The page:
A new study shows that publicized cases of police violence against unarmed black men have a clear and significant negative impact on citizen crime reporting, specifically 911 calls.
“This is the first study that empirically investigates what happens to crime reporting after publicized episodes of police violence against unarmed black men,” said sociologist Matthew Desmond, the John L. Loeb Associate Professor of the Social Sciences at Harvard University and the lead author of the study. “In showing that citizen crime reporting drops precipitously after such events, this study suggests that police misconduct can actually make cities less safe by suppressing one of the most basic forms of civic engagement: calling 911 for matters of personal and public safety.”
Titled, “Police Violence and Citizen Crime Reporting in the Black Community,” the study, which appears in the October issue of the American Sociological Review, investigates how publicized cases of police violence against unarmed black men — most prominently the 2004 beating of Frank Jude by white police officers in Milwaukee, Wisconsin — affected 911 calls in Milwaukee. Desmond and co-authors Andrew V. Papachristos, an associate professor of sociology at Yale University, and David S. Kirk, an associate professor of sociology, at the University of Oxford, relied on data from the Milwaukee Police Department on every crime-related 911 call in Milwaukee from March 2004 through December 2010.
In the Jude case, the researchers analyzed patterns of crime-related 911 calls for roughly the same period of time before and after the Milwaukee Journal Sentinel broke the story in February 2005. According to court and news reports, Milwaukee police officer Andrew Spengler and several other off-duty police officers beat Jude so badly that the admitting physician at the hospital took photographs of Jude because his injuries were too extensive to document in writing.
“We estimate that the police beating of Frank Jude resulted in a net loss of approximately 22,200 911 calls reporting crime the year after Jude’s story came to light,” Papachristos said.
More than half of the total loss in calls — 56 percent — occurred in neighborhoods where at least 65 percent of the residents were black, which according to 2000 U.S. Census data accounted for 31 percent of Milwaukee’s neighborhoods. For comparison purposes, there were approximately 110,000 crime-related 911 calls from all Milwaukee neighborhoods during this time period.
“Once the story of Frank Jude’s beating appeared in the press, Milwaukee residents, especially people in black neighborhoods, were less likely to call the police, including to report violent crime,” Kirk said. “This means that publicized cases of police violence can have a communitywide impact on crime reporting that transcends individual encounters.”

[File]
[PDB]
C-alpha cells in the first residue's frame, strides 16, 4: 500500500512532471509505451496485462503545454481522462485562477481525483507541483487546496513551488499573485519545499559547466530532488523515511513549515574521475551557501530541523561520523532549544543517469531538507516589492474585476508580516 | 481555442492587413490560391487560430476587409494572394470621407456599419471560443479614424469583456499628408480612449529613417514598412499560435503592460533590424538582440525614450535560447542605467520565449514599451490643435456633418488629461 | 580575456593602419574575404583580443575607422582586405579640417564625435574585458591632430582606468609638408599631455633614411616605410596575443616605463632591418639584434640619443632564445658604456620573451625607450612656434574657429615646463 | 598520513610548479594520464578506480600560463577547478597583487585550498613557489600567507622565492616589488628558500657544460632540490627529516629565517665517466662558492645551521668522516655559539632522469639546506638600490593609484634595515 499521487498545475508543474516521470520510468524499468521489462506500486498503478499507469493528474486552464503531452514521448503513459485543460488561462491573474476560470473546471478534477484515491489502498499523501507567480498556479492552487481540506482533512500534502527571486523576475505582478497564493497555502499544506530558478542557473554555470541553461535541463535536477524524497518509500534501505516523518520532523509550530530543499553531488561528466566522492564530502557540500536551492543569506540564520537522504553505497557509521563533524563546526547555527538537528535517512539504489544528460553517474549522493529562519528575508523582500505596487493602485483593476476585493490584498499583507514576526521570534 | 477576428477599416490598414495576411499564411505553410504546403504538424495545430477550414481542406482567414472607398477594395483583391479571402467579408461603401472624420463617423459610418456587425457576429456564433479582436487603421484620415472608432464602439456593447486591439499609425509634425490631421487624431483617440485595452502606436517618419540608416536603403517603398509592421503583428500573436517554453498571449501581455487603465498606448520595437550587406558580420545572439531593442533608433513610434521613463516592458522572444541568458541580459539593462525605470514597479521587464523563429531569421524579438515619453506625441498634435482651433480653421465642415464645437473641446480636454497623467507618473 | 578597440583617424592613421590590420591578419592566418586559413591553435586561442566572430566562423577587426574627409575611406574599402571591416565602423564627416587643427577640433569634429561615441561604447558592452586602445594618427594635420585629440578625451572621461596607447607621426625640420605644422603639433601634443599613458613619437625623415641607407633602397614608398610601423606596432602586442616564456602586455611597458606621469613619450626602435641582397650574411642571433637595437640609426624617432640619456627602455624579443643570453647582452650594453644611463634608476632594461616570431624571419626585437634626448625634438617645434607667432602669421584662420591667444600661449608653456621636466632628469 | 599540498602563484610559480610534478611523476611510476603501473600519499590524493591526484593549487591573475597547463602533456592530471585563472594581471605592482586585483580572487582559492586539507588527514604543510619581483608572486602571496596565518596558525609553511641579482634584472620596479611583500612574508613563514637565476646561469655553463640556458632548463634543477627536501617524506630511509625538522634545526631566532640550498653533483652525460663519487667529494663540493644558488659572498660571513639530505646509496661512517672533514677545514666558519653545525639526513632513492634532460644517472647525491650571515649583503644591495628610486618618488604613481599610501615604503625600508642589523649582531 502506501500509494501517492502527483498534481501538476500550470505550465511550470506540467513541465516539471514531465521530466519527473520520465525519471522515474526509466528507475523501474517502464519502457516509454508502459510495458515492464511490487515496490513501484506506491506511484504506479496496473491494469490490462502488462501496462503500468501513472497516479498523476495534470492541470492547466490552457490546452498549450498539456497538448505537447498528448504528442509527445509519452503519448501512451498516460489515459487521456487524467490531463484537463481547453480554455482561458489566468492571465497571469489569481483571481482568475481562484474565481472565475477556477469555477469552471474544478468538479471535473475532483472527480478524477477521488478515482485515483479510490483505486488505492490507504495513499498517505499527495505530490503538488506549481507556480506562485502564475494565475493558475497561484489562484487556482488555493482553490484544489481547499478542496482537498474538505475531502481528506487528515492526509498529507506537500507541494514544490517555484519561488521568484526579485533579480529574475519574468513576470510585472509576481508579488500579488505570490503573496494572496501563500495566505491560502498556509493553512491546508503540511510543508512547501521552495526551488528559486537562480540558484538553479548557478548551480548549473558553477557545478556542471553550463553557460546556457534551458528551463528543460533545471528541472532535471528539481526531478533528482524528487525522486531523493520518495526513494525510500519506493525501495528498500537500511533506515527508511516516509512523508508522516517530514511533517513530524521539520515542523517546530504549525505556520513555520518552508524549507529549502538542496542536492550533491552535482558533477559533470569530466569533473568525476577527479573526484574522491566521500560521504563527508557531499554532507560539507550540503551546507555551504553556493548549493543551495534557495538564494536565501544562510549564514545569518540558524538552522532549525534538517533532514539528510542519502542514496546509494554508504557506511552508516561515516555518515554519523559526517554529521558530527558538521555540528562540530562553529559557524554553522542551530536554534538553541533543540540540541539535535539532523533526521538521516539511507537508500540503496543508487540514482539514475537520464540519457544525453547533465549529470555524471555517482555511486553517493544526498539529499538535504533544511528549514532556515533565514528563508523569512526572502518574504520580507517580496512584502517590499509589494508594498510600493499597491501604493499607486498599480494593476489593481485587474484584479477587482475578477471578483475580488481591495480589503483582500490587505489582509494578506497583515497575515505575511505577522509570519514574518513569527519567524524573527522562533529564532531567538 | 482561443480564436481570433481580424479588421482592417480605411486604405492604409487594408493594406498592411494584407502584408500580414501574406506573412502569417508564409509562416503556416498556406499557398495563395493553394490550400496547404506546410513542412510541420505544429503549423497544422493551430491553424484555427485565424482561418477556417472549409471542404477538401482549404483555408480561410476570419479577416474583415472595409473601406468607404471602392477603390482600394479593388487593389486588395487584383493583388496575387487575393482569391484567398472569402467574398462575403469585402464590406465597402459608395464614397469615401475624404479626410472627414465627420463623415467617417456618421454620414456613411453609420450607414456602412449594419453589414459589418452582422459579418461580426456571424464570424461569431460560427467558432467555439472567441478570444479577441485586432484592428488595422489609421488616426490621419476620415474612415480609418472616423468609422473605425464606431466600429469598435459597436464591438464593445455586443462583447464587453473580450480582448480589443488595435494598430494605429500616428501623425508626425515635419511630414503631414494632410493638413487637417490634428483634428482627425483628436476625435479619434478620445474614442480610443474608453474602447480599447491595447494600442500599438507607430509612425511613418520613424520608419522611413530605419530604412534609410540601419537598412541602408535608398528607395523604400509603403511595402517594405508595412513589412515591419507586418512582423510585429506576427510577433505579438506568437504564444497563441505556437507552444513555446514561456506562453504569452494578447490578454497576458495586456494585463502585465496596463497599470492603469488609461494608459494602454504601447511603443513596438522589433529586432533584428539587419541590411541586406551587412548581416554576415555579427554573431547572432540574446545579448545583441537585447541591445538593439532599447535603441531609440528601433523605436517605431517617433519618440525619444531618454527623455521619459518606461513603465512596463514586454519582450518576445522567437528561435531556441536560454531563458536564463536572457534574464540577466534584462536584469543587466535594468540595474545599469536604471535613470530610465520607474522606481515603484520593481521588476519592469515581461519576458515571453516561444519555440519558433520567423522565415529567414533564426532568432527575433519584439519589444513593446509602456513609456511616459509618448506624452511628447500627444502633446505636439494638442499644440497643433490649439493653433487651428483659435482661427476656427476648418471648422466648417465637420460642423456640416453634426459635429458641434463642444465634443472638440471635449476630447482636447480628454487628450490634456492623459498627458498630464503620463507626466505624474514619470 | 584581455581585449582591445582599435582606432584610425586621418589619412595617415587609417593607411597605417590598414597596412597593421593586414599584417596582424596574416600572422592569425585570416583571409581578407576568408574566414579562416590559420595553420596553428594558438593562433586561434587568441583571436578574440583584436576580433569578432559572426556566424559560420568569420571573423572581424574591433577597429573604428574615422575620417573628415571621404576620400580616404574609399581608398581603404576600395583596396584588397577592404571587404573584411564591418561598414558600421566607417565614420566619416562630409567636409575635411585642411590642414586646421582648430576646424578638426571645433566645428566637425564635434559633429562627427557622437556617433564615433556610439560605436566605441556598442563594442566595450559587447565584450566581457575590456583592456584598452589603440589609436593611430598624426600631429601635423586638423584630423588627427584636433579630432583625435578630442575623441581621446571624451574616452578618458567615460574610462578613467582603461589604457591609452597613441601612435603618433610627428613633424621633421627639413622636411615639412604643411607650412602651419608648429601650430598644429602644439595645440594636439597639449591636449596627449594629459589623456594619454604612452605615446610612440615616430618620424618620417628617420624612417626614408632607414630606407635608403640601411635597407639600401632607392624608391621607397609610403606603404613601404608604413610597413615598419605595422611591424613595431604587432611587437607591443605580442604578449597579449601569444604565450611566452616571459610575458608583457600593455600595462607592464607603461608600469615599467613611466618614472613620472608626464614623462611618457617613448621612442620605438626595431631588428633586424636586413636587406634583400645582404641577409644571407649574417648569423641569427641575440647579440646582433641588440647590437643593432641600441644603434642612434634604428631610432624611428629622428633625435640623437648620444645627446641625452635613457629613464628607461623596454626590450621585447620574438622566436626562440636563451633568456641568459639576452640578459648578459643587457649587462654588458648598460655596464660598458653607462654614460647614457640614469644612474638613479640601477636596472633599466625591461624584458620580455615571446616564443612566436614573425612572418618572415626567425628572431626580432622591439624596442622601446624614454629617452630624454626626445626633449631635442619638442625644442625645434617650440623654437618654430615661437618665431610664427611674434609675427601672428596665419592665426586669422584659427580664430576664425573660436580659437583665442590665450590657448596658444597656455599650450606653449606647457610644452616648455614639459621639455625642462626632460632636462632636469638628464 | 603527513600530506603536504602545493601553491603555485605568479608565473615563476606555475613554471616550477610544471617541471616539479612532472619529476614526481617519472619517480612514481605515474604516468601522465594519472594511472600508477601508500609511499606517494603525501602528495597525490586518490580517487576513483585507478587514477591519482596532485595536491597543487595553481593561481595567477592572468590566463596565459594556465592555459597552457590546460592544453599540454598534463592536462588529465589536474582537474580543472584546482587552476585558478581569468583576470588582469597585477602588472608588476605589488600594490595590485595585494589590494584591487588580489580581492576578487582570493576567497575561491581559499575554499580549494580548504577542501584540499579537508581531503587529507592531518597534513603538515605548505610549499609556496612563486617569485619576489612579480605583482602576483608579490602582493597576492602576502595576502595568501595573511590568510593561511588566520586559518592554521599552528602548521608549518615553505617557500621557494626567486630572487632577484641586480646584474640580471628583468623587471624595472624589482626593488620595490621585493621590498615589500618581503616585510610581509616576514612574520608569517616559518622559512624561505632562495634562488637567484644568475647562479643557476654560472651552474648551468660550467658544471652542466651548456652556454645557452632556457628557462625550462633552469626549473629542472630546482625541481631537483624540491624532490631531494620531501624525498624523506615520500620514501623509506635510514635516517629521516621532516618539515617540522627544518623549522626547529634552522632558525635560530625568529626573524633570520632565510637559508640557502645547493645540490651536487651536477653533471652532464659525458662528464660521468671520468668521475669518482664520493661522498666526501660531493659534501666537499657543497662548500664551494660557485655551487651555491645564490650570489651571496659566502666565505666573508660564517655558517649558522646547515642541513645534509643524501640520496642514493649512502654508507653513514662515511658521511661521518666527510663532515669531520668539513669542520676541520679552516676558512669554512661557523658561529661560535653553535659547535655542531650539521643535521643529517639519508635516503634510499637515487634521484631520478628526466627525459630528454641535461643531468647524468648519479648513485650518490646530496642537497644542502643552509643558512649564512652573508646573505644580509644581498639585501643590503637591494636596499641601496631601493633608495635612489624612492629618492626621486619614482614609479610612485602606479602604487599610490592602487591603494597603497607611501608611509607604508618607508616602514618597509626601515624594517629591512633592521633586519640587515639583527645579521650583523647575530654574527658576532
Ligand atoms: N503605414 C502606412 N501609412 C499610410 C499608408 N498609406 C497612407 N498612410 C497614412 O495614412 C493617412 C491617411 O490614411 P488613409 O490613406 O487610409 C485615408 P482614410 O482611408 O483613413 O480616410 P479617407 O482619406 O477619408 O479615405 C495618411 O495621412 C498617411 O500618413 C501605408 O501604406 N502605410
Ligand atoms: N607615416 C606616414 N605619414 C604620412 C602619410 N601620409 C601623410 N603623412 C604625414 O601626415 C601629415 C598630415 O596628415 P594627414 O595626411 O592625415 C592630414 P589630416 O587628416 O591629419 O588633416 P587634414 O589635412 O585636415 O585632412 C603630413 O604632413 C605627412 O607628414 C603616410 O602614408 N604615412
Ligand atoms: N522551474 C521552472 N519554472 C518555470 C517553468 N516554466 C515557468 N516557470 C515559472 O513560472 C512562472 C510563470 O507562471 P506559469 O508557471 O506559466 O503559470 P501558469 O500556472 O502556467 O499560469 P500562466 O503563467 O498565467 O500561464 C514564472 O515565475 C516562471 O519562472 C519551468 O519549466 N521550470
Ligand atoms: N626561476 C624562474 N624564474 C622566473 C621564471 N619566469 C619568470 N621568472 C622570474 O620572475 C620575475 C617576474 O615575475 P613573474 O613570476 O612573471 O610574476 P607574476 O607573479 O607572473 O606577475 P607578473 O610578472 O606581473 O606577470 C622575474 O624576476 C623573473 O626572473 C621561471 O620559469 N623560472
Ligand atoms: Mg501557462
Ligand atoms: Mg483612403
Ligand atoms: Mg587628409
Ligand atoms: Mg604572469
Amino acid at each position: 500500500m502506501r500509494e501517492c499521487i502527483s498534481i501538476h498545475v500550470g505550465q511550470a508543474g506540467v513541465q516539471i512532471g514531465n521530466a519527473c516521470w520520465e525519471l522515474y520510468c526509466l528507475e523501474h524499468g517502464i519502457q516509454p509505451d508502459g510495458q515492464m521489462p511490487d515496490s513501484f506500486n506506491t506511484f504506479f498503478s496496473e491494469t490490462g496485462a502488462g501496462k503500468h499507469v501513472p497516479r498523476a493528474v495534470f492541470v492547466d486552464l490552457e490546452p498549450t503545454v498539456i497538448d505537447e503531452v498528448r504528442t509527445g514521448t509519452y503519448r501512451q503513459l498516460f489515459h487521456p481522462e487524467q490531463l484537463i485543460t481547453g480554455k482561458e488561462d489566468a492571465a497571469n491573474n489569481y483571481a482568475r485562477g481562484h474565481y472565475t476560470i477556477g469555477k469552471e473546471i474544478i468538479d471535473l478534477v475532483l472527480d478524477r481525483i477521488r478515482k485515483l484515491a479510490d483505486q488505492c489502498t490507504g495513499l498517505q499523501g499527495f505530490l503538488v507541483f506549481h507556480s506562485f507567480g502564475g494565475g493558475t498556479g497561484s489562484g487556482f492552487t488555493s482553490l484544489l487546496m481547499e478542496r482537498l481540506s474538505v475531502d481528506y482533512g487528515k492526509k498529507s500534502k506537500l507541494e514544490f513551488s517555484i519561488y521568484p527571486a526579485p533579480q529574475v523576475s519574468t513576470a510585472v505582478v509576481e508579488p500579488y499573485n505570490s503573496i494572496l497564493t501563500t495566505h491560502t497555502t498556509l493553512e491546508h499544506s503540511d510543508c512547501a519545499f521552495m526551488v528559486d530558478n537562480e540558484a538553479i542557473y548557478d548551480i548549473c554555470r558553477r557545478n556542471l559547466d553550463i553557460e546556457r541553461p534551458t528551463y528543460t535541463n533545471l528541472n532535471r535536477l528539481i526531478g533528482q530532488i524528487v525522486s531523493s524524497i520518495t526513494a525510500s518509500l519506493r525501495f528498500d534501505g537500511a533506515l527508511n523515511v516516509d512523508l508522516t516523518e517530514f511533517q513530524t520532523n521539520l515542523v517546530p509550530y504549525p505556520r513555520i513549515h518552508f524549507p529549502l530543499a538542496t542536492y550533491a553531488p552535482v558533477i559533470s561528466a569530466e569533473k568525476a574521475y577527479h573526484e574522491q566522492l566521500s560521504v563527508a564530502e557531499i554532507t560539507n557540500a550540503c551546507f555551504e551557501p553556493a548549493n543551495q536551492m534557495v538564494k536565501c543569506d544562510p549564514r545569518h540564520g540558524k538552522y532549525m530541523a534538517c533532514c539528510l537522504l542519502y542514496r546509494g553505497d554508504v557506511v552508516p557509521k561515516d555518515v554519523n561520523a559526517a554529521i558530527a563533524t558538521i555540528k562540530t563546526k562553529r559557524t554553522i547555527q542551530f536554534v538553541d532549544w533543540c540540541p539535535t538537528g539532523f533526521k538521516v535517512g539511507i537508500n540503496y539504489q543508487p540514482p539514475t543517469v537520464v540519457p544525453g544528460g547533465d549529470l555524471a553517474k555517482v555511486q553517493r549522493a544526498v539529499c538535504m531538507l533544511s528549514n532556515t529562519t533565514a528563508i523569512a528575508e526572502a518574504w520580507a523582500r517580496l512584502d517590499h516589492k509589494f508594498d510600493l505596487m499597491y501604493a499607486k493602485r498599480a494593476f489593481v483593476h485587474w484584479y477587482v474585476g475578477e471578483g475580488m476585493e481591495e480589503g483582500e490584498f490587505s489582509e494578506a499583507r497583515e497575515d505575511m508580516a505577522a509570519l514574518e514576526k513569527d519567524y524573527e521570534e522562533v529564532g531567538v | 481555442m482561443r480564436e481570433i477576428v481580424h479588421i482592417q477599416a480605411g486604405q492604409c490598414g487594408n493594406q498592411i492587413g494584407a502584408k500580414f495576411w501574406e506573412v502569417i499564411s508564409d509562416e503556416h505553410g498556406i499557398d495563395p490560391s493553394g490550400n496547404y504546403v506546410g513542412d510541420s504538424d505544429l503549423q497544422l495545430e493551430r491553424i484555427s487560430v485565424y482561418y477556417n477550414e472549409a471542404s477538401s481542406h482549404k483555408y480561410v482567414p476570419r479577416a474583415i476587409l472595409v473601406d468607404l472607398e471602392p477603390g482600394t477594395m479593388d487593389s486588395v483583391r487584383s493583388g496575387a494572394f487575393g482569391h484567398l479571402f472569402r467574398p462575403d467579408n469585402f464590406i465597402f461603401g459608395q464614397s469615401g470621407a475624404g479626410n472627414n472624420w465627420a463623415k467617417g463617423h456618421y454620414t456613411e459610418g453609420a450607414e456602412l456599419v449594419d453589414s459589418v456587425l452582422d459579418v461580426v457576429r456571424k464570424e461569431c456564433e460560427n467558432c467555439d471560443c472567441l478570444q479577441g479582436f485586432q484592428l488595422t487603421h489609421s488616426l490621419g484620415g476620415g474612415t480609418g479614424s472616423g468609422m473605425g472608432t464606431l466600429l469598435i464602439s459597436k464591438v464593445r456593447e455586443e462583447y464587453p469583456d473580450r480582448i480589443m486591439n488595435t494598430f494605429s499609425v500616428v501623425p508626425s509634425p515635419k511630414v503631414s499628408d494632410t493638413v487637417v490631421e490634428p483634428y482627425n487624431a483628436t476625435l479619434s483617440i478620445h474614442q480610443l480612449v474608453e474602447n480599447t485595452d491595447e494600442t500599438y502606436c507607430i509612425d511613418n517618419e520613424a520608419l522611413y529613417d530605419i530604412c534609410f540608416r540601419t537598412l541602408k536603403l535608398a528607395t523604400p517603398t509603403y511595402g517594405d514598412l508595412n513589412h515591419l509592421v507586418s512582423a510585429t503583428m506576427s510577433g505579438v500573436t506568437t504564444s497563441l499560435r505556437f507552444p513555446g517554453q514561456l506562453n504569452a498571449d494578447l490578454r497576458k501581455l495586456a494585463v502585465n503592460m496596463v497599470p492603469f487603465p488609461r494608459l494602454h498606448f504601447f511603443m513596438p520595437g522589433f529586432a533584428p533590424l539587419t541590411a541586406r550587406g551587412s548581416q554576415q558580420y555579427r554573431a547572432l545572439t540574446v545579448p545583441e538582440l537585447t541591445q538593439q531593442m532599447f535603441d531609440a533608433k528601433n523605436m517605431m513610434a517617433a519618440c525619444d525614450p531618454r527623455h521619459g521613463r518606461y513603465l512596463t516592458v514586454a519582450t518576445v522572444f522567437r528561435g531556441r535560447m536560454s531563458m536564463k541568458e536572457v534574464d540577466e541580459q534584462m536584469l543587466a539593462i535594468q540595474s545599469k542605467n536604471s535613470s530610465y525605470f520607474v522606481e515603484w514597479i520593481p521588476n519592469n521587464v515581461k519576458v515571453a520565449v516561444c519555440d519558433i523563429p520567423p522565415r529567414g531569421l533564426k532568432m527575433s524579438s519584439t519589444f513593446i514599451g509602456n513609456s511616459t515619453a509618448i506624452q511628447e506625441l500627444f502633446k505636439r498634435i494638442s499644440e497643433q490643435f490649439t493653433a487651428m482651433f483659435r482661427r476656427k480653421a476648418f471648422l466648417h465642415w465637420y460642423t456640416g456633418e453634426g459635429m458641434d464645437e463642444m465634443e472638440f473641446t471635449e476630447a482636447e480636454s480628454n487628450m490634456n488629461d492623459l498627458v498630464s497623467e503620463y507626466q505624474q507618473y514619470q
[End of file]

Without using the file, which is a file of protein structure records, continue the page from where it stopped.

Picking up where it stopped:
During the six months — March through August 2005 — that followed the Milwaukee Journal Sentinel’s publication of Jude’s story, 87 homicides occurred in Milwaukee, representing a 32 percent increase in murders relative to the same six-month period in 2004 and 2006. In fact, March through August 2005 was the deadliest spring/summer in the seven years that the researchers examined.
“By driving down 911 calls, publicized cases of police violence thwart the suppression of law breaking, obstruct the application of justice, and ultimately make cities as a whole, and the black community in particular, less safe,” said Desmond, a 2015 MacArthur Fellow and the co-director of the Justice and Poverty Project at Harvard.
The researchers also found that it does not necessarily take a local event or an incident as brutal as the Jude beating to reduce crime reporting. In predominately black Milwaukee neighborhoods, residents made fewer calls for service following the Milwaukee Journal Sentinel’s February 2007 report that a white police officer assaulted Danyall Simpson, a 19-year-old black man. While less severe than Jude’s beating, Simpson suffered serious injuries, including a broken eye socket and cheekbone. Residents of predominately black Milwaukee neighborhoods were also less likely to call the police after the national media reported in November 2006 that police officers shot and killed Sean Bell, a 23-year-old unarmed black man in Queens, New York.
“Police departments and city politicians often frame a publicized case of police violence as an ‘isolated incident,’” Papachristos said. “The findings of this study promote a more sociological view of the issue by suggesting that no act of police violence is an isolated incident, in both cause and consequence. Seemingly isolated incidents of police violence are layered upon a history of unequal policing in cities.”
Given the substantial, enduring repercussions of police violence for police-community relations and citizen cooperation with law enforcement, Kirk said, “Police departments should take seriously the recommendations of the ‘Final Report of the President’s Task Force on 21st Century Policing,’ especially procedural justice, transparency, and accountability as guiding principles, to prevent future police misconduct and law-breaking.”
About the American Sociological Association and the American Sociological Review
The American Sociological Association (www.asanet.org), founded in 1905, is a non-profit membership association dedicated to serving sociologists in their work, advancing sociology as a science and profession, and promoting the contributions to and use of sociology by society. The American Sociological Review is the ASA’s flagship journal.